Jul. 10—ASHLAND — The Ashland Pride picnic at the Ashland Riverfront Park went on in spite of rainy weather on Saturday.
Holly Edwards, President of Ashland Pride, said the nonprofit group was formed because the necessity for a place for the local LGBQTIA+ community citizens in Ashland and surrounding areas and their allies to have a safe place.
"We are a safe place for that community to come to," Edwards said.
Founded in 2019, Ashland Pride has monthly meetings and offers training to help people learn about things such as gender and vocabulary, according to Edwards.
"We have all kinds of programs that we are running to help the queer community in the area be more accepted and safe," Edwards said.
The group can be reached on their social media sites such as Ashland Ky Pride on Facebook.
"Facebook is the fastest way to reach us, but we also have a website, ashlandpride.com, and we can be reached there," she said.
Edwards said she encourages anyone who is interested in the group's training and information to reach out.
Edwards said the need for a "safe space" is an important issue because she feels that the LGBQTIA+ community isn't as accepted in the larger community as they would like to be.
"Some local people or organizations can be hostile to us," Edwards said. "So we want to give people the space, the group they can come to, and be themselves and express themselves. Everyone needs a place where they can love who they love and be themselves."
Saturday was the group's second annual Pride Month celebration, and the date was pushed back, she said, due to Summer Motion using the riverfront venue.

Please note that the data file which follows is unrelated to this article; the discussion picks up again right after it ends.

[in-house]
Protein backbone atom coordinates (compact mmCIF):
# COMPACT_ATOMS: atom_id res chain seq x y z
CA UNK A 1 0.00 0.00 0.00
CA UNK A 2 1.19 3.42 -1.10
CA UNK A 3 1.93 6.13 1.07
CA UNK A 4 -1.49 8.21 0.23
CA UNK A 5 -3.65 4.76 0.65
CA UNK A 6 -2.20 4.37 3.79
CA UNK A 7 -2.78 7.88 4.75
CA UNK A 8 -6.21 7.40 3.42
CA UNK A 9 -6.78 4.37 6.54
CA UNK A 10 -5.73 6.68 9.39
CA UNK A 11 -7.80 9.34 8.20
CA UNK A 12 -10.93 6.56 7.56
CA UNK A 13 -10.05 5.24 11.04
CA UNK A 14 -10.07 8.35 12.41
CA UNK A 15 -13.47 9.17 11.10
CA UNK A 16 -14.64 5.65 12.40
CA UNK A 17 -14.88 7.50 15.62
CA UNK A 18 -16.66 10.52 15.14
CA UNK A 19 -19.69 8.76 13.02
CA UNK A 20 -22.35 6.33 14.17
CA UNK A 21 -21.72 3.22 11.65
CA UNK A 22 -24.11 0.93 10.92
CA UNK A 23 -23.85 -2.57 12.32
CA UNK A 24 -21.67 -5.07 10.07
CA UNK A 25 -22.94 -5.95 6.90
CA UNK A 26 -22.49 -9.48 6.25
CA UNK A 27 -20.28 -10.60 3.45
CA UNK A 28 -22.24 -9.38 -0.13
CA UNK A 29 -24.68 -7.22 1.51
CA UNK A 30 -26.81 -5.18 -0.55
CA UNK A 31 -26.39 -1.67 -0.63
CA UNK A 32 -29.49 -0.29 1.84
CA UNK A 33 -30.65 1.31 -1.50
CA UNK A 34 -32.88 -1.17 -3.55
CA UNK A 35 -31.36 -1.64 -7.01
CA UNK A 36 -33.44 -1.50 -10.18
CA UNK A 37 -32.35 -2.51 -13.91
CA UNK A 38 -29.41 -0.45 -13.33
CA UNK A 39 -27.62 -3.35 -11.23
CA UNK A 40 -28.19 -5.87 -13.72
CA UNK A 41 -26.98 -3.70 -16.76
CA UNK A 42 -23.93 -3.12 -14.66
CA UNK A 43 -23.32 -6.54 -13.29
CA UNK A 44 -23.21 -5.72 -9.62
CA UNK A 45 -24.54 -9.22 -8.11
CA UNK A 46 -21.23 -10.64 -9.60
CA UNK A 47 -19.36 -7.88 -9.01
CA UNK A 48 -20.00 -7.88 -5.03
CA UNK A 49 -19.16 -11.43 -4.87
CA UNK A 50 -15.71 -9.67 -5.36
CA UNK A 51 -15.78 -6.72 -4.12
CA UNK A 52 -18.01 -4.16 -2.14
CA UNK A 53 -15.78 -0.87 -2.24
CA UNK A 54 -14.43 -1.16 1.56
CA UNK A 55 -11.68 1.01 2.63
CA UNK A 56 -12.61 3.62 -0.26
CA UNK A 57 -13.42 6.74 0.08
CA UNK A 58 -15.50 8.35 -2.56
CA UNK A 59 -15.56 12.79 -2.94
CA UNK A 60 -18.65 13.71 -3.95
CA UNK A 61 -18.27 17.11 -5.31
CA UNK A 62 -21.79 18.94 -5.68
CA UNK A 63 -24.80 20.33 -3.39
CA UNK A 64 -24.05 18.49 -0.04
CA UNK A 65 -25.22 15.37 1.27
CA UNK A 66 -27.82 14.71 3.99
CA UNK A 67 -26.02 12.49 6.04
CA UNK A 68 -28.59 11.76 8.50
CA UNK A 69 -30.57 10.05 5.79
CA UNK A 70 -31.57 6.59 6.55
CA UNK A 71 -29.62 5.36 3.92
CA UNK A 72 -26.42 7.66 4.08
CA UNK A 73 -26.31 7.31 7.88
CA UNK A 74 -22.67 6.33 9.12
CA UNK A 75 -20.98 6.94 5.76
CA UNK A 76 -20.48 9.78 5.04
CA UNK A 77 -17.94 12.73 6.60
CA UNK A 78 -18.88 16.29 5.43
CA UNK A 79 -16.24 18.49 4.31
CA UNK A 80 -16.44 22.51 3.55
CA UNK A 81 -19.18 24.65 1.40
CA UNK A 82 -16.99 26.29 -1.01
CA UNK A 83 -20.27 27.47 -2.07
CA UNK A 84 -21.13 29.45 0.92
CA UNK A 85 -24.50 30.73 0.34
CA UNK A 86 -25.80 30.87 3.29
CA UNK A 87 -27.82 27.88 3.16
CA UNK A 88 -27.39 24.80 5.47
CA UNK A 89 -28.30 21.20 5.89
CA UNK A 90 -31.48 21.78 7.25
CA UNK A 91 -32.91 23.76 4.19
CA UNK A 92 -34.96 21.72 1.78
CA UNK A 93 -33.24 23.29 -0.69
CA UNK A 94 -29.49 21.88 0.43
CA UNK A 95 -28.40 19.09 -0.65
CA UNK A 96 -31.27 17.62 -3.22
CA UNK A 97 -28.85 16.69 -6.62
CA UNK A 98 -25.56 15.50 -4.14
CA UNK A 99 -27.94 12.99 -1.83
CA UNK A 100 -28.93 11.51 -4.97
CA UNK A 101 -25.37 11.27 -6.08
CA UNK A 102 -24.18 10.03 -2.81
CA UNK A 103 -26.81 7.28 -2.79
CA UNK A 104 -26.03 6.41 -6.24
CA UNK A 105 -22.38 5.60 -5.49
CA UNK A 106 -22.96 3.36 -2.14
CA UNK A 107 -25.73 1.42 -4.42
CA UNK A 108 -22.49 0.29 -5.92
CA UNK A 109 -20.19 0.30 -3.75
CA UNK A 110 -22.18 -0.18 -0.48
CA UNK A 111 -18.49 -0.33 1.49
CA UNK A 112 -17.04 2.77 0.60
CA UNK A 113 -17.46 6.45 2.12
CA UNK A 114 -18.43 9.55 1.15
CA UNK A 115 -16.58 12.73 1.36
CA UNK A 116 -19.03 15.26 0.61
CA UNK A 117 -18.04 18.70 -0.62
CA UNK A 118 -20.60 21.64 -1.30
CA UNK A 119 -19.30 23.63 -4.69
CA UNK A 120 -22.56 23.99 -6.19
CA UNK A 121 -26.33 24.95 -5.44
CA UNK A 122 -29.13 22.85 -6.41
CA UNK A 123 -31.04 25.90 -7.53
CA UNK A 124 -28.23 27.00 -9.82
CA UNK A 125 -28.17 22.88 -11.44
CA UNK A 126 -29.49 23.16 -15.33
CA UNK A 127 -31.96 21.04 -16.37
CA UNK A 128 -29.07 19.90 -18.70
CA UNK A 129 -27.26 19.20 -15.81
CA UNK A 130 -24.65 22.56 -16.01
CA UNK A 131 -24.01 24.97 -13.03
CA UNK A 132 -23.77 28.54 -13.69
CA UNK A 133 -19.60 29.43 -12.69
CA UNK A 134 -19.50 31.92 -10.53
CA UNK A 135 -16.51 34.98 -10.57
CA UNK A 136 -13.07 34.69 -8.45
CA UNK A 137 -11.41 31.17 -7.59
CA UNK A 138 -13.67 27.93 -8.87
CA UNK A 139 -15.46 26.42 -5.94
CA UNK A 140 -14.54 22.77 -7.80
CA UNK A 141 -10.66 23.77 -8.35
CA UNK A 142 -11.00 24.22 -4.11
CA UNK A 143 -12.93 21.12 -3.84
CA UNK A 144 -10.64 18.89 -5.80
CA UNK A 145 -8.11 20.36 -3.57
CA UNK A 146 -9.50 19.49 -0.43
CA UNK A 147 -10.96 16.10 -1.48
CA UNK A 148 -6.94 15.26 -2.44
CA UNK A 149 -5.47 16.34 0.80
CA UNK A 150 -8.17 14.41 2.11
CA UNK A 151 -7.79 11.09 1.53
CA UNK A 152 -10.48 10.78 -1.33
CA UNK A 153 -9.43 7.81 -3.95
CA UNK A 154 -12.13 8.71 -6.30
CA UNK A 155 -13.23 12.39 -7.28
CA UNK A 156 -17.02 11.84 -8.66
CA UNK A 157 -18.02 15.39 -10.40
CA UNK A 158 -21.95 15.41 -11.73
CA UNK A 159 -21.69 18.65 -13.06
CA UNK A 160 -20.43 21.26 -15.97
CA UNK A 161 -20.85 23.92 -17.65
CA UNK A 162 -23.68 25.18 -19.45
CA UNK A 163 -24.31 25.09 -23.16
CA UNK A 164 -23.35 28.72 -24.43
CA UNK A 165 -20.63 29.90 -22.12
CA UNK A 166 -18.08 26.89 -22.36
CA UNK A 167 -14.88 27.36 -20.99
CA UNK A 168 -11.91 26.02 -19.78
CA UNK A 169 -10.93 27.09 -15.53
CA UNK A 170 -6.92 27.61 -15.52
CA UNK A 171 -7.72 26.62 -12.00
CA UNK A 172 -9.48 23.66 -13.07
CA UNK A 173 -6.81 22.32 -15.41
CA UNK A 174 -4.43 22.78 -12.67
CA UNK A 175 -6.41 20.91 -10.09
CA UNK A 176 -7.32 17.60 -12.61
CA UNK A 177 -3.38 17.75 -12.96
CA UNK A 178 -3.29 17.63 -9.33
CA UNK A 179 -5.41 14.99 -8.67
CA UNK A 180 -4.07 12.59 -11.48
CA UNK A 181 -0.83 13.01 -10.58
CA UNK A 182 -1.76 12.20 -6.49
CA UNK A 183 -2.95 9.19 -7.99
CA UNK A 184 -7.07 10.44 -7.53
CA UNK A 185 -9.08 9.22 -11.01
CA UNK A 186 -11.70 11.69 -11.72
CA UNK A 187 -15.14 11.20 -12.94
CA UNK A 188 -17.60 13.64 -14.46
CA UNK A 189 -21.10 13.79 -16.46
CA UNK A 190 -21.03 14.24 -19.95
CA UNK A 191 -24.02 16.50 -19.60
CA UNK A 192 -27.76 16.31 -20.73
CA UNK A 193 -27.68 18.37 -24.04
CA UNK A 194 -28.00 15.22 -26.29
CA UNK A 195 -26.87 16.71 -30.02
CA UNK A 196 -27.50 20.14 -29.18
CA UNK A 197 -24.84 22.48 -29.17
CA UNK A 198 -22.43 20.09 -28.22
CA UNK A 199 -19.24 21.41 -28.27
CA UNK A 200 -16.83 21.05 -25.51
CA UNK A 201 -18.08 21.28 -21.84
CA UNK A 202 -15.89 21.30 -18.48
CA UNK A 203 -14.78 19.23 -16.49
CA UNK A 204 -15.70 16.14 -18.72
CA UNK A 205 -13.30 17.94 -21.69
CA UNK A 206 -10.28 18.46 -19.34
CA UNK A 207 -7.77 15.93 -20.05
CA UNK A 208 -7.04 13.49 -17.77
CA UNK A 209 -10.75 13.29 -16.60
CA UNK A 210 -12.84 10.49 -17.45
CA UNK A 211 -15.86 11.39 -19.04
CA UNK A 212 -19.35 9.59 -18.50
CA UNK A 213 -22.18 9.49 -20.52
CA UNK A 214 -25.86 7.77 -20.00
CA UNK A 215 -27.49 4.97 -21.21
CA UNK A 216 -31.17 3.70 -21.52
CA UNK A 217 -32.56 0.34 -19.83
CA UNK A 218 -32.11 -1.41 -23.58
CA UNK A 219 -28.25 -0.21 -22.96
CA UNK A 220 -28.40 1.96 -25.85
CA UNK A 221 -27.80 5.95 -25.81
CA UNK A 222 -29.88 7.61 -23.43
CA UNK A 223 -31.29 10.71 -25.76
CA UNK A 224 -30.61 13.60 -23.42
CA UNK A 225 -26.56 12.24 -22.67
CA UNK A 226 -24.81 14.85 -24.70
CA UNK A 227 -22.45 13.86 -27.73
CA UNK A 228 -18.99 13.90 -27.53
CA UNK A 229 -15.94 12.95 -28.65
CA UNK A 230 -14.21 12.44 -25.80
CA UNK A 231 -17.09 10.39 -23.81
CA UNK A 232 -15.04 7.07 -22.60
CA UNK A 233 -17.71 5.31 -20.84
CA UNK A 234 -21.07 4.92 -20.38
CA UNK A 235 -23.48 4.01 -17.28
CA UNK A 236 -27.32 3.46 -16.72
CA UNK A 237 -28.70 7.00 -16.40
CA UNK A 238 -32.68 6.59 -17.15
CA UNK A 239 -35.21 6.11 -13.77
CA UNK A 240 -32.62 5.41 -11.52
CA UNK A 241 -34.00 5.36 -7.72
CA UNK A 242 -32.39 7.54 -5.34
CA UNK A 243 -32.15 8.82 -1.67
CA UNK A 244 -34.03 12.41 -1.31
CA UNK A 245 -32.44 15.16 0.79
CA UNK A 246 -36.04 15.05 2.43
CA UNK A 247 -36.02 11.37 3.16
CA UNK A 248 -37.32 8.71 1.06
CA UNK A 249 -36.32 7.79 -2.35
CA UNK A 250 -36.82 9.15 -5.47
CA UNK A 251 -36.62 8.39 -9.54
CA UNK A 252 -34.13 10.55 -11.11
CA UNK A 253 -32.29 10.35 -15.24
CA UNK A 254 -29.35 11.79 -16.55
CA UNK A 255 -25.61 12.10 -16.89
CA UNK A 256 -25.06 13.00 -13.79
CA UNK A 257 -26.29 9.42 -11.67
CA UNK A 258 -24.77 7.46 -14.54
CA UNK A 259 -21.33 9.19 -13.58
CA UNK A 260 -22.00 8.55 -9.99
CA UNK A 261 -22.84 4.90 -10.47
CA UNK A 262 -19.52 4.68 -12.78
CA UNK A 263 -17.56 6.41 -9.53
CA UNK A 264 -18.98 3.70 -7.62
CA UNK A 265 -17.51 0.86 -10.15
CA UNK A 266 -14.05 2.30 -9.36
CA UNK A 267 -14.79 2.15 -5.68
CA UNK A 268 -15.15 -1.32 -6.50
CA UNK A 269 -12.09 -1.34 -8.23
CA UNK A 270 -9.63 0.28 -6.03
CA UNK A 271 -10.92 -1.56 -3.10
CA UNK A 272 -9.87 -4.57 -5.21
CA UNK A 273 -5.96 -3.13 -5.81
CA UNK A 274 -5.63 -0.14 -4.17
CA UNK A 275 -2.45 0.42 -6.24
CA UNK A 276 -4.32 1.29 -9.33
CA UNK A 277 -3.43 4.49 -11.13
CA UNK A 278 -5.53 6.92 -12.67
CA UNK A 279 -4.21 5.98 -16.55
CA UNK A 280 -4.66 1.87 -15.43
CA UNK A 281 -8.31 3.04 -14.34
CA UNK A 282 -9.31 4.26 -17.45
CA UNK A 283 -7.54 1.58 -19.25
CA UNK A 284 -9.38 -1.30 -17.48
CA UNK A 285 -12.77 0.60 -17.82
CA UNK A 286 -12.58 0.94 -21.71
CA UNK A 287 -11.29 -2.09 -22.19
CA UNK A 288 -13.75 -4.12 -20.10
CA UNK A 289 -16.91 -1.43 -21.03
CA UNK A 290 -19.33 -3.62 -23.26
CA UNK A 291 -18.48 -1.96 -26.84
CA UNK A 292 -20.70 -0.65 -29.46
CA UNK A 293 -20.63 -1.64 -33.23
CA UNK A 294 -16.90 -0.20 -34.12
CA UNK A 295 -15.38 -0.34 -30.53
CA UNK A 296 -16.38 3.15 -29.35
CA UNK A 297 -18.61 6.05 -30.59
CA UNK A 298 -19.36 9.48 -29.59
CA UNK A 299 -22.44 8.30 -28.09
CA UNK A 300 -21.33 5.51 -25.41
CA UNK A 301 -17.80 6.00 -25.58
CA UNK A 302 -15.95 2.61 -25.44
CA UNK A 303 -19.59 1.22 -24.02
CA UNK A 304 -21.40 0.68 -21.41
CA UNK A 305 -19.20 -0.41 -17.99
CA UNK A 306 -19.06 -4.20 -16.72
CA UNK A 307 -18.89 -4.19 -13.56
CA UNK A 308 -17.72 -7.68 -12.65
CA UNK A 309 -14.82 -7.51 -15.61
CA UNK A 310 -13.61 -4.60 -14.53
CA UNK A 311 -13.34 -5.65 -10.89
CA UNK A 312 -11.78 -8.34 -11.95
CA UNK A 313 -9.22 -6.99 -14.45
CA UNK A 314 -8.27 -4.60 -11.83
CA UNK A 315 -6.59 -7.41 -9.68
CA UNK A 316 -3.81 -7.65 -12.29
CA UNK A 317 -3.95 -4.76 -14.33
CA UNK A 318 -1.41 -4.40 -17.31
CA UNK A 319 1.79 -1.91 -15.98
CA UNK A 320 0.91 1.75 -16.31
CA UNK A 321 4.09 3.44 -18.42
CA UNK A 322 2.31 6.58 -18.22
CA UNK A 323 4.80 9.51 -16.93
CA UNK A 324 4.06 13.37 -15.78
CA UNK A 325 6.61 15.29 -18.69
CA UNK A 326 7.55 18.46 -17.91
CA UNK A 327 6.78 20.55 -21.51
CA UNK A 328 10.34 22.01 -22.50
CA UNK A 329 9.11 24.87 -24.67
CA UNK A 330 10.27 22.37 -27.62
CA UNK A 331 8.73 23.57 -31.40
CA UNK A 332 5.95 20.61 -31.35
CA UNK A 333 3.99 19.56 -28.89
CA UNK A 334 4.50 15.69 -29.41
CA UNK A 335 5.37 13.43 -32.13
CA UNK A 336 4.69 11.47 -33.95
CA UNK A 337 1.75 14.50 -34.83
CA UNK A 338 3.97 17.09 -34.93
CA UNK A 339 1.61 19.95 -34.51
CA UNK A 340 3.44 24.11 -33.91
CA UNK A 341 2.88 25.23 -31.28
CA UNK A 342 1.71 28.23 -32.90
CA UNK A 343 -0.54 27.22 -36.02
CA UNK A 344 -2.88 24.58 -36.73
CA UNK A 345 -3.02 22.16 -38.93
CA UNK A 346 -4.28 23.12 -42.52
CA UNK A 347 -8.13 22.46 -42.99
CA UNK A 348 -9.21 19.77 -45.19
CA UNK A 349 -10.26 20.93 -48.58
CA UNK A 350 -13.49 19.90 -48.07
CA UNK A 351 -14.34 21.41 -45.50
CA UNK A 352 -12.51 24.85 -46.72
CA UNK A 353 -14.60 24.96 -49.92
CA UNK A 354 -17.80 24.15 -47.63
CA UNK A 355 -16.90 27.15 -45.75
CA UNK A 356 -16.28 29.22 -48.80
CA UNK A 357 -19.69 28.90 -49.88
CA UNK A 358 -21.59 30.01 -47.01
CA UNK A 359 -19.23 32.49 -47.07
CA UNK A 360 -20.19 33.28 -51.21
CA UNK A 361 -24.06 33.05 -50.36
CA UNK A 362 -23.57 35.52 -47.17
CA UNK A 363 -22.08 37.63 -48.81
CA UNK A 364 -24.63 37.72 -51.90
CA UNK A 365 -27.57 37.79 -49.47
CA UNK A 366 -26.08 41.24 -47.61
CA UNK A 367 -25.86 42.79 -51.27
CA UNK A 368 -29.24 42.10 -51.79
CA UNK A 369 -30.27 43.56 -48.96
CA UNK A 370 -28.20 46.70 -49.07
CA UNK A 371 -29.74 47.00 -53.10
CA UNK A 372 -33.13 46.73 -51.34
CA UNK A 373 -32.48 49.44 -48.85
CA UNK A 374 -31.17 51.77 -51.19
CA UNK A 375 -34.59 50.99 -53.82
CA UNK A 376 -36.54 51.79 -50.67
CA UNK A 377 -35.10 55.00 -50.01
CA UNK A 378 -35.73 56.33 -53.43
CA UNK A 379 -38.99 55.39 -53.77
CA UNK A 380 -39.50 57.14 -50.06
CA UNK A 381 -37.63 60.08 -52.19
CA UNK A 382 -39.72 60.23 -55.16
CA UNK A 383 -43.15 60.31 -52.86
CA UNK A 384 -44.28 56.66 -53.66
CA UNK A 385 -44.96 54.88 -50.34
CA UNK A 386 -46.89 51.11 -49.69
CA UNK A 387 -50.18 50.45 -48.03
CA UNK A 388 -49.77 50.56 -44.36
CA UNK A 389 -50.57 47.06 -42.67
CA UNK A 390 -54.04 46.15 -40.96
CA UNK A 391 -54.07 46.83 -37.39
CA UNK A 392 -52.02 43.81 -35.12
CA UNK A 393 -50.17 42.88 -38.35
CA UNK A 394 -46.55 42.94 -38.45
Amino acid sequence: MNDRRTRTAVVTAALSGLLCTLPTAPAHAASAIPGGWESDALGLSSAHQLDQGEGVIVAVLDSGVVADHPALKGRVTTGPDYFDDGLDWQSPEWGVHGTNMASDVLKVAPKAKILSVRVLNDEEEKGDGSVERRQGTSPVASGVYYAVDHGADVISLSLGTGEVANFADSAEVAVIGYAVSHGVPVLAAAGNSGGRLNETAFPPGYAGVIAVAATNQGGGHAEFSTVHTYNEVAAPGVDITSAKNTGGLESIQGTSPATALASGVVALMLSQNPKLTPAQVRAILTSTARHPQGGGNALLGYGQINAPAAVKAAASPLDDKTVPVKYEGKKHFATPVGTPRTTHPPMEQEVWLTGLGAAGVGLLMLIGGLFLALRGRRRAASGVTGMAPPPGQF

"It's just a big public, family-friendly celebration," Edwards said of the picnic. "It's a celebration for the local queer community and our friends and families to come and have a great time and watch live music."
The event featured multiple area vendors, food trucks, music and drag queen performances. The event also saw Mayor Matt Perkins proclaim July 9, 2022, Pride Day in Ashland.
Edwards said the ultimate goal would be to create a physical space for the queer community that would provide resources and even a clothing closet for transgender people.
"We would also like to provide a meeting space for the parents of teens who have come out can have a support group," she said.
"We are a nonprofit," Edwards said. "And our immediate goal is to create as many opportunities as possible for people to feel welcome, accepted and seen," she said.
One group present at the picnic was Free Mom Hugs.
Robin Parker, Kim Hartz, and Gayla Rice were present representing that organization, and Parker said the group is part of the Kentucky chapter of a national nonprofit whose purpose is to quite literally pass out free hugs to those in need.
"Our purpose is to affirm the LGBQTIA community," Parker said, "and we do that in a variety of ways. We are most famous for giving out hugs and high-fives at events. We also do a number of things like sending a gift basket to an LGBQTIA+ kid who might be in the hospital, or relief to a couple in Lexington whose Pride flag was burned on their house."
Parker said the group and others like them do a variety of things for the LGBQTIA community, supporting those who have been harassed and ostracized.
"I'm a mom," Kim Hartz of Free Mom Hugs said. "And I like to spread joy wherever I can. As a lesbian mom, my children have grown up in the community. I have a bisexual son and a bisexual daughter, and I told them to love who they want."
Everyone should have the freedom to do that, she said, without judgment.
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